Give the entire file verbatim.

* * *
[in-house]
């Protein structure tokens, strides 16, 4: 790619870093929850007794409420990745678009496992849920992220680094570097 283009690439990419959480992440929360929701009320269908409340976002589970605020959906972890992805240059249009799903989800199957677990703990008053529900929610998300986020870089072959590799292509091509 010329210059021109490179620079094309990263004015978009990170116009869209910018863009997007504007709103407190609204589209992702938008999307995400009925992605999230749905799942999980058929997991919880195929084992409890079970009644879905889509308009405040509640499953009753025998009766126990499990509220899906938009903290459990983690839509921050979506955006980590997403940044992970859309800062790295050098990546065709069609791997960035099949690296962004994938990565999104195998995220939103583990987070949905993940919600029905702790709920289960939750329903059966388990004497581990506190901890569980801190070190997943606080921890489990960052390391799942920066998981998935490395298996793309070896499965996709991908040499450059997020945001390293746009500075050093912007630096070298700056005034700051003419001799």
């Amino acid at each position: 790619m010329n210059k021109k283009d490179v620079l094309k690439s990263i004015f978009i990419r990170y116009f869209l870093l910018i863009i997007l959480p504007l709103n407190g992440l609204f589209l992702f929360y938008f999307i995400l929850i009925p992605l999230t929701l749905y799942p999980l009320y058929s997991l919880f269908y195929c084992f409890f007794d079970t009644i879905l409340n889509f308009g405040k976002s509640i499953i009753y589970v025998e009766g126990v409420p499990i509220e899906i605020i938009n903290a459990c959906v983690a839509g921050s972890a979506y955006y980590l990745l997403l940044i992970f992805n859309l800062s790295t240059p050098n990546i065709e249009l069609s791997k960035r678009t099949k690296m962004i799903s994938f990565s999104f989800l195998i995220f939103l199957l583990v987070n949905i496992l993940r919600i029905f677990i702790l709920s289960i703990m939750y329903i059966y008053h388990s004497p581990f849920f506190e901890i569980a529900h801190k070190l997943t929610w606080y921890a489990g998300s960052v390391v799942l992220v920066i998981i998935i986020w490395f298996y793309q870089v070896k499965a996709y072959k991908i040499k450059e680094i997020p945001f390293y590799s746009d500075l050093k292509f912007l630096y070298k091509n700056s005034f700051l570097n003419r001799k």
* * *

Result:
[in-house]
């Protein structure tokens, strides 16, 4: 790619870093929850007794409420990745678009496992849920992220680094570097 283009690439990419959480992440929360929701009320269908409340976002589970605020959906972890992805240059249009799903989800199957677990703990008053529900929610998300986020870089072959590799292509091509 010329210059021109490179620079094309990263004015978009990170116009869209910018863009997007504007709103407190609204589209992702938008999307995400009925992605999230749905799942999980058929997991919880195929084992409890079970009644879905889509308009405040509640499953009753025998009766126990499990509220899906938009903290459990983690839509921050979506955006980590997403940044992970859309800062790295050098990546065709069609791997960035099949690296962004994938990565999104195998995220939103583990987070949905993940919600029905702790709920289960939750329903059966388990004497581990506190901890569980801190070190997943606080921890489990960052390391799942920066998981998935490395298996793309070896499965996709991908040499450059997020945001390293746009500075050093912007630096070298700056005034700051003419001799």
């Amino acid at each position: 790619m010329n210059k021109k283009d490179v620079l094309k690439s990263i004015f978009i990419r990170y116009f869209l870093l910018i863009i997007l959480p504007l709103n407190g992440l609204f589209l992702f929360y938008f999307i995400l929850i009925p992605l999230t929701l749905y799942p999980l009320y058929s997991l919880f269908y195929c084992f409890f007794d079970t009644i879905l409340n889509f308009g405040k976002s509640i499953i009753y589970v025998e009766g126990v409420p499990i509220e899906i605020i938009n903290a459990c959906v983690a839509g921050s972890a979506y955006y980590l990745l997403l940044i992970f992805n859309l800062s790295t240059p050098n990546i065709e249009l069609s791997k960035r678009t099949k690296m962004i799903s994938f990565s999104f989800l195998i995220f939103l199957l583990v987070n949905i496992l993940r919600i029905f677990i702790l709920s289960i703990m939750y329903i059966y008053h388990s004497p581990f849920f506190e901890i569980a529900h801190k070190l997943t929610w606080y921890a489990g998300s960052v390391v799942l992220v920066i998981i998935i986020w490395f298996y793309q870089v070896k499965a996709y072959k991908i040499k450059e680094i997020p945001f390293y590799s746009d500075l050093k292509f912007l630096y070298k091509n700056s005034f700051l570097n003419r001799k």